Creative Educational Strategies 81

cholesterol, and health assessments, creating educational

s at worksites, in materials for schools and clinics, and sur- Anticipated Outcomes of
se apartments, at a veying individuals regarding their health Community-Based Health
cemer,.and at the needs. Advanced students become more in- Promotion Clinical Experiences
ercise and ways to volved in planning health-related programs
> participate in the for the community, making home visits to Development of leaders for health
yes at the conunu- help individuals and families manage their promotion
: HFT. They spon- health problems, conducting large-scale Increased independence
:s and schools and community assessments, and establishing Increased confidence
home care agency partnerships with the local health depart- Development of self-directed learning
ns. Among other ment, schools, and other organizations to Enhanced understanding of self and
they help teenage address broader health concerns. This inte- awareness of personal health behav-
e parenting skills. grated large-scale approach requires that iors
meetings, faculty students synthesize an array of knowledge, Development of skills in forming
hencedsandcon- insights, skills, and perspectives as they as- partnerships and collaborative models,
: a umity aud sume responsibility over time and make a including interdisciplinary collabora-
umunity members commitment to promote the health of the tion
P counseling and entire neighborhood (see the box titled Increased focus ou strengths and
other health cam Anticipated Outcomes of Community- resources of individuals and communi-
te to meet those Based Health Promotion Clinical Experi- ties
that these experi- ences"). Enhanced ability, and appreciation of the
need to empower others
:Iping students fo- 0 0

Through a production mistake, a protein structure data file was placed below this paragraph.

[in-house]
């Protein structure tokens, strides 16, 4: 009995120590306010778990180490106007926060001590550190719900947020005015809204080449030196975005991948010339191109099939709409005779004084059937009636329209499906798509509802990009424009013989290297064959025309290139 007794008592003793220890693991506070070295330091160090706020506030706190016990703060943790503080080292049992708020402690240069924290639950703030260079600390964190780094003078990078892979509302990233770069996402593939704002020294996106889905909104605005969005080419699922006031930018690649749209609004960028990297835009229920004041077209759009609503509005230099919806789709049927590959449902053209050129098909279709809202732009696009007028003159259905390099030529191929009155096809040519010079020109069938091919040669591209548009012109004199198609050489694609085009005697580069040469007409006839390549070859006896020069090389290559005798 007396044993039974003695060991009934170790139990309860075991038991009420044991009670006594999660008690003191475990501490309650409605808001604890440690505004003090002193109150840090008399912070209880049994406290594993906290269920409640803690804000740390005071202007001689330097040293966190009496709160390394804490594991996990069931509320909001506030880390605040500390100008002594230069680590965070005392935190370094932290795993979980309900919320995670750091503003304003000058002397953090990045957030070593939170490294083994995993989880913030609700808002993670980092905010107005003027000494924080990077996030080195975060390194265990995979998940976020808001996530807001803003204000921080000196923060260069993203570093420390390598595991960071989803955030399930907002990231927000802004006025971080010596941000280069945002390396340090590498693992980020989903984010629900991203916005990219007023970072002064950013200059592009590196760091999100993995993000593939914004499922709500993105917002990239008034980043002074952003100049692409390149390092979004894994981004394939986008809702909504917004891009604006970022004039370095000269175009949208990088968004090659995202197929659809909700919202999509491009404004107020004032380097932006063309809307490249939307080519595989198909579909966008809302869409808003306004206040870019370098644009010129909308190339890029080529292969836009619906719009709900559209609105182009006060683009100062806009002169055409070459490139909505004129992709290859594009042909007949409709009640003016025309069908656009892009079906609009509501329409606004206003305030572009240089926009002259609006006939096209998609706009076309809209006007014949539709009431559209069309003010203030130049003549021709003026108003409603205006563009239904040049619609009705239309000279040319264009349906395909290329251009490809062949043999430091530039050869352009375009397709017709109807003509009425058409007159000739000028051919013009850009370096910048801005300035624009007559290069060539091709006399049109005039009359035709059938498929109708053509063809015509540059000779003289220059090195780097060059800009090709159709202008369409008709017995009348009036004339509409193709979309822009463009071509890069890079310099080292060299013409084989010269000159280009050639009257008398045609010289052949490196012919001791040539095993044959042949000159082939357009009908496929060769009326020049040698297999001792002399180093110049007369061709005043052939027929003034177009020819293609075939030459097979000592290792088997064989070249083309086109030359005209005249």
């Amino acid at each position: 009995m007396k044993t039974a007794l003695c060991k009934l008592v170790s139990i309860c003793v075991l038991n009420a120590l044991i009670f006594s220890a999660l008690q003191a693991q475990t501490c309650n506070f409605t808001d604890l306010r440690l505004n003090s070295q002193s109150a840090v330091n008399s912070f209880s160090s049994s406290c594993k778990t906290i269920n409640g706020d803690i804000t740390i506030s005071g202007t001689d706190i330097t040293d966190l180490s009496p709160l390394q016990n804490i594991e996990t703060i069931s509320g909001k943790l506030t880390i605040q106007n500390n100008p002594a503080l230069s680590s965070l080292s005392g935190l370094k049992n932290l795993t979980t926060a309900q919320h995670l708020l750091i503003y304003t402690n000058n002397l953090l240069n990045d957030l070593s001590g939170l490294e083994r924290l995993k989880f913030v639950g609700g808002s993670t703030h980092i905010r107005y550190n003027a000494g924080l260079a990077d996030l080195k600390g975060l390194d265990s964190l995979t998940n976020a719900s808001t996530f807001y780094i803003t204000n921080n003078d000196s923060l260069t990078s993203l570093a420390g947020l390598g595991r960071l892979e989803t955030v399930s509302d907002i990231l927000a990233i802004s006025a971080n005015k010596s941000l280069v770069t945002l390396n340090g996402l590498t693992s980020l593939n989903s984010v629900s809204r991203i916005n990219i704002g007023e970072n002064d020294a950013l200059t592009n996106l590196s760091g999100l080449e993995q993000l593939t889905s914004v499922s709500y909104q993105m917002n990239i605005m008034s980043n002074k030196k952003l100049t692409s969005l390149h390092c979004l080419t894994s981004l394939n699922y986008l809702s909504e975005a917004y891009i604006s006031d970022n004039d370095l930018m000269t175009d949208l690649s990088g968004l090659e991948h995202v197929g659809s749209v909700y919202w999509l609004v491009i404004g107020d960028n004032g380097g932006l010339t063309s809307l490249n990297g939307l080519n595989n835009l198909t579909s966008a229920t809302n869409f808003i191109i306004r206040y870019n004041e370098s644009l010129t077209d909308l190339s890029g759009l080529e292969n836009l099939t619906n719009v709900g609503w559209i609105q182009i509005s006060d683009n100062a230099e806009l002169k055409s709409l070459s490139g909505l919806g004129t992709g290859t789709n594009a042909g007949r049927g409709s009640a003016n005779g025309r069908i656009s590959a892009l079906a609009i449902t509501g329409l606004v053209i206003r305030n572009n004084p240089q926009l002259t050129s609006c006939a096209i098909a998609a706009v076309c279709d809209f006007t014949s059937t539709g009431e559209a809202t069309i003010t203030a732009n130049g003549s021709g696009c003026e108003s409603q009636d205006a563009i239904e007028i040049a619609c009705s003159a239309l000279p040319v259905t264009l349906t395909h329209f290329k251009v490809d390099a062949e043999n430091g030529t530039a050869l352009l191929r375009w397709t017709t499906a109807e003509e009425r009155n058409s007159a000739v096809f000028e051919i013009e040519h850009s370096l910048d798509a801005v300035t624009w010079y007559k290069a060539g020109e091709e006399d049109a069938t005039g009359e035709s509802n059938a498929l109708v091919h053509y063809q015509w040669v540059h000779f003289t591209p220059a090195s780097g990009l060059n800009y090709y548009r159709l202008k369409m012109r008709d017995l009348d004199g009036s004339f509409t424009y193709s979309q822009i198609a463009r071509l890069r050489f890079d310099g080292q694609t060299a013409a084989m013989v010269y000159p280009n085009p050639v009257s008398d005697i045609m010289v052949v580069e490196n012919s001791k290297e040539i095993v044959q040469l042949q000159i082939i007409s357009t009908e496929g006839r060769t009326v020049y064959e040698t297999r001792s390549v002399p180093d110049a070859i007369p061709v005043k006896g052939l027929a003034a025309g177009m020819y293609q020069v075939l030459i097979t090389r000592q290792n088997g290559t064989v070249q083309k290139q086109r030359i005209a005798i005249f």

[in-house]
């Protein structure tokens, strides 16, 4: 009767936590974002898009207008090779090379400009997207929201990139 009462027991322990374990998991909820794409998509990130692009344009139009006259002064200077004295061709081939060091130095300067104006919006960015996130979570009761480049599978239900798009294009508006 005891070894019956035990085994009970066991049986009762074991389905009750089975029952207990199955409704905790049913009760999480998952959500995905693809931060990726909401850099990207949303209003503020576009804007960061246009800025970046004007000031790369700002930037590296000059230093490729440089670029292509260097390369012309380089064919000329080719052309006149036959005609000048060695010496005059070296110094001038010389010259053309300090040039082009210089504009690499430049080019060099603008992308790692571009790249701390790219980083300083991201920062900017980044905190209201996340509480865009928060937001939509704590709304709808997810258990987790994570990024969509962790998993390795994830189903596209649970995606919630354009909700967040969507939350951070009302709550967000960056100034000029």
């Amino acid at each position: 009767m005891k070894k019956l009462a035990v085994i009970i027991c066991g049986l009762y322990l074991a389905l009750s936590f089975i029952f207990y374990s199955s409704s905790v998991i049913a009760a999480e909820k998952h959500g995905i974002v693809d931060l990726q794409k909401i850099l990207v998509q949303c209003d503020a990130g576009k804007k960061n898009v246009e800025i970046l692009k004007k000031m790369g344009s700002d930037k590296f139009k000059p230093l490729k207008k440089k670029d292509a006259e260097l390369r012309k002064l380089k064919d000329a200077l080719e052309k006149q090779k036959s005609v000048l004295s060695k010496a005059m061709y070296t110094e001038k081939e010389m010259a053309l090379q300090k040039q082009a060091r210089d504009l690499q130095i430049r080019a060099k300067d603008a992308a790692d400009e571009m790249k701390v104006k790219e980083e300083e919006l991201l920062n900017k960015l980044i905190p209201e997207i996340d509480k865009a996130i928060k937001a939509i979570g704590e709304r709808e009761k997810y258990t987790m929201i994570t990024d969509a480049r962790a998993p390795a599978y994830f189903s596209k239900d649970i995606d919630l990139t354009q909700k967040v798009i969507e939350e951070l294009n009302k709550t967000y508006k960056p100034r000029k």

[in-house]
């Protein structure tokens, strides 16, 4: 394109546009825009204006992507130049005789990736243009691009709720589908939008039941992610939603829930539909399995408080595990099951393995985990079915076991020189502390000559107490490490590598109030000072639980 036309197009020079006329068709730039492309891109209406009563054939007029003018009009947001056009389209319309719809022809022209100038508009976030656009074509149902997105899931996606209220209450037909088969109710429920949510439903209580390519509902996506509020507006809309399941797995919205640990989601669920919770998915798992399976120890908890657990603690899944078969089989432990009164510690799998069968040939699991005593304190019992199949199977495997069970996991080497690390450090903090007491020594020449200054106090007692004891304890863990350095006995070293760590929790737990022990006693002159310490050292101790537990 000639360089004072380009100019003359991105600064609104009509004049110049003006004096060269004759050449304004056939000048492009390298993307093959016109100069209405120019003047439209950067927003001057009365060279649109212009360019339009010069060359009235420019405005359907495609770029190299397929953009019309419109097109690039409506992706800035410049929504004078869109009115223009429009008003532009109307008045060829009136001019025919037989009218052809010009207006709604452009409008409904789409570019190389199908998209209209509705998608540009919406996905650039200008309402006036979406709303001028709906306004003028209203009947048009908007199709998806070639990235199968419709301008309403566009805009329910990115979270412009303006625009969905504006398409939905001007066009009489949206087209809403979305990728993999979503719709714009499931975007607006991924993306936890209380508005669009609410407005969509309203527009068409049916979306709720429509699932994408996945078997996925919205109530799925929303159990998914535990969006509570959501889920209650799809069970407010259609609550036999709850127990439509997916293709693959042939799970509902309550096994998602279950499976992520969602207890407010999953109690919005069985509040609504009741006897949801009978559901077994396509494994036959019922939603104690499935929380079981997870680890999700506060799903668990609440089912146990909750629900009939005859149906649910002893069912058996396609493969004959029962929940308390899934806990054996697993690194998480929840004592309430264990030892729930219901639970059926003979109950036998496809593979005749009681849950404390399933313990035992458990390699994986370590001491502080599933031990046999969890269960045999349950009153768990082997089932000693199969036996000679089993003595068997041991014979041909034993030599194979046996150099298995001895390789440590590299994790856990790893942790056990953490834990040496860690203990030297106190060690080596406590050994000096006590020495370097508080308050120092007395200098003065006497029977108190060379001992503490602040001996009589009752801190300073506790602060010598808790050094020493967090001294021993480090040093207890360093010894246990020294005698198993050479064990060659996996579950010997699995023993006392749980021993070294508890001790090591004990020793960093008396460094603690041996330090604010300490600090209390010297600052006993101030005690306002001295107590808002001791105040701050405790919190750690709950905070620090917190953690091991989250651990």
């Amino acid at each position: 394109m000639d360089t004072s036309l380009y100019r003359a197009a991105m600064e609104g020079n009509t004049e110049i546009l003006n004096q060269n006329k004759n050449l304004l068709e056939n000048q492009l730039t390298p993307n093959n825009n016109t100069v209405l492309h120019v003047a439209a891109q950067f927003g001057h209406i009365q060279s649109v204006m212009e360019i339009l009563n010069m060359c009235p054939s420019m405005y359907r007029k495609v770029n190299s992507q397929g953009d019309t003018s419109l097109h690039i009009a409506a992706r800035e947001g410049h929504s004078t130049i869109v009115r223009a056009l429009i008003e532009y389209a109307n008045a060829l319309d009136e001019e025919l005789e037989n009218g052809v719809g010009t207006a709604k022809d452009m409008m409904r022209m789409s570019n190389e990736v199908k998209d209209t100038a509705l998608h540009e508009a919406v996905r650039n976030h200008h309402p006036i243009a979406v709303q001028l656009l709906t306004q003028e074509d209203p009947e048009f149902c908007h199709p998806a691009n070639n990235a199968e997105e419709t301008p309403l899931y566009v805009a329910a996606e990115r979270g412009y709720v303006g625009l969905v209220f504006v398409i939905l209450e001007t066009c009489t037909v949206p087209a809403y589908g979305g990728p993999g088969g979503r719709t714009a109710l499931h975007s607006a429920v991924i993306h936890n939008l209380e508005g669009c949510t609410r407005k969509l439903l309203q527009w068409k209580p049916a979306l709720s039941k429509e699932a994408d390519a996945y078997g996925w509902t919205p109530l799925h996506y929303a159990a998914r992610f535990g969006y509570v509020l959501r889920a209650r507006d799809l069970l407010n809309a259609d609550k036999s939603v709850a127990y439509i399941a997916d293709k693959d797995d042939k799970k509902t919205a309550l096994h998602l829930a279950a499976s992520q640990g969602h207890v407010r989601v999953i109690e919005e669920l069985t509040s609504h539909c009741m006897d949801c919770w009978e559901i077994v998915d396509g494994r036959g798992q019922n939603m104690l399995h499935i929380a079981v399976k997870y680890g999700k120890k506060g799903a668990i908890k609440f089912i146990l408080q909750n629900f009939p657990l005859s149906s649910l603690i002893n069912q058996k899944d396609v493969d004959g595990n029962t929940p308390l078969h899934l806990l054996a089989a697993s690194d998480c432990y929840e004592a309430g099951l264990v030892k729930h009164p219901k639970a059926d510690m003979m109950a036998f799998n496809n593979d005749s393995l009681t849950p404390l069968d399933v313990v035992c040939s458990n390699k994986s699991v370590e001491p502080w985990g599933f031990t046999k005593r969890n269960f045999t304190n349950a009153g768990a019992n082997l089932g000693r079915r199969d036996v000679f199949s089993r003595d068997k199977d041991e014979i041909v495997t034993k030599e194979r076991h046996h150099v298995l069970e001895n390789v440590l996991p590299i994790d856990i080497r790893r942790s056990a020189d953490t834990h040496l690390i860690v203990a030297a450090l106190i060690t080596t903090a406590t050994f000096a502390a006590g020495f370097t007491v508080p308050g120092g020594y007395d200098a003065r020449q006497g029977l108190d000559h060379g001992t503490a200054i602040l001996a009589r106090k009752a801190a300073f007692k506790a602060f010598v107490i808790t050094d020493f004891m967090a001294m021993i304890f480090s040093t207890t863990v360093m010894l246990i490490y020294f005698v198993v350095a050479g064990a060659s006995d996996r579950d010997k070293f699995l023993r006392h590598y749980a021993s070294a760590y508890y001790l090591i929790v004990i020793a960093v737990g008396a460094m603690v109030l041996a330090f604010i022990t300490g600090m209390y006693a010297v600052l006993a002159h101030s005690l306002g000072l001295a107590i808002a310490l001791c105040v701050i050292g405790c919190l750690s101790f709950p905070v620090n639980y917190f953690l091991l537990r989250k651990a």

l Clarification of the broad range of roles
empower commu- of the professional nurse
heir awareness of As can be seen from this discussion of the Development of community-related
needs of diverse many clinical learning experiences in which skills (eg, community assessment;
professional nurs- students can be engaged to help them de- integration of social, political, and
with communities. velop their strengths regarding health pro- economic variables in decision
school of mlrsing motion, the possibilities are limitless. From making; negotiating skills; referral
ing health promo- schools to worksites, from local health de- skills)
s who live in local partments to clinics, from shelters to nurse- Greater knowledge and appreciation of
ied by Northeast- managed clinics, from churches to college social issues and their implications for
;ing the Neighbor- campuses, from retirement communities to health of individuals and communities
clIrriculum, mlrs- playgrounds, and from hames to commu- Enhanced ability to care for and appreci-
6 of their clinical nity centers, there are myriad ways in which ate the needs of diverse groups and
multicultural populations
amity, where they students can be assisted to become more
tls and families in adept at promoting the health of people and
s, often providing communities.
ed previously. Be- Each of the approaches suggested here is be successful, the community must partici-
contribute to the unique, each is responsive to the needs of pate in health promotion planning and there
i i t y * teaching the particular community, and each recog- must be an investment in health via partner-
niW% performing nizes that, for health promotion activities to ships. The creative nurse educator who is
82 Holistic Nursing PRAC~CP/JANUARY 1998

willing to explore new options and new develop the knowledge, skills, values, and 31. AnwmrPA,Hua&
ideas, who is willing to take a risk, and who perspectives they need to work in and with care. 1995;16:64-6
can tolerate uncertainty and ambiguity will communities to advance health promotion 32. Rydbolm L. Patknr
be the one to help students most effectively goals. IiolistNuraRort 1
33. Buttriu G, Kuipcr
dWS. JihhmE&.
34. Helvie co. sbxkal
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35. wiaBS.TbeLollvl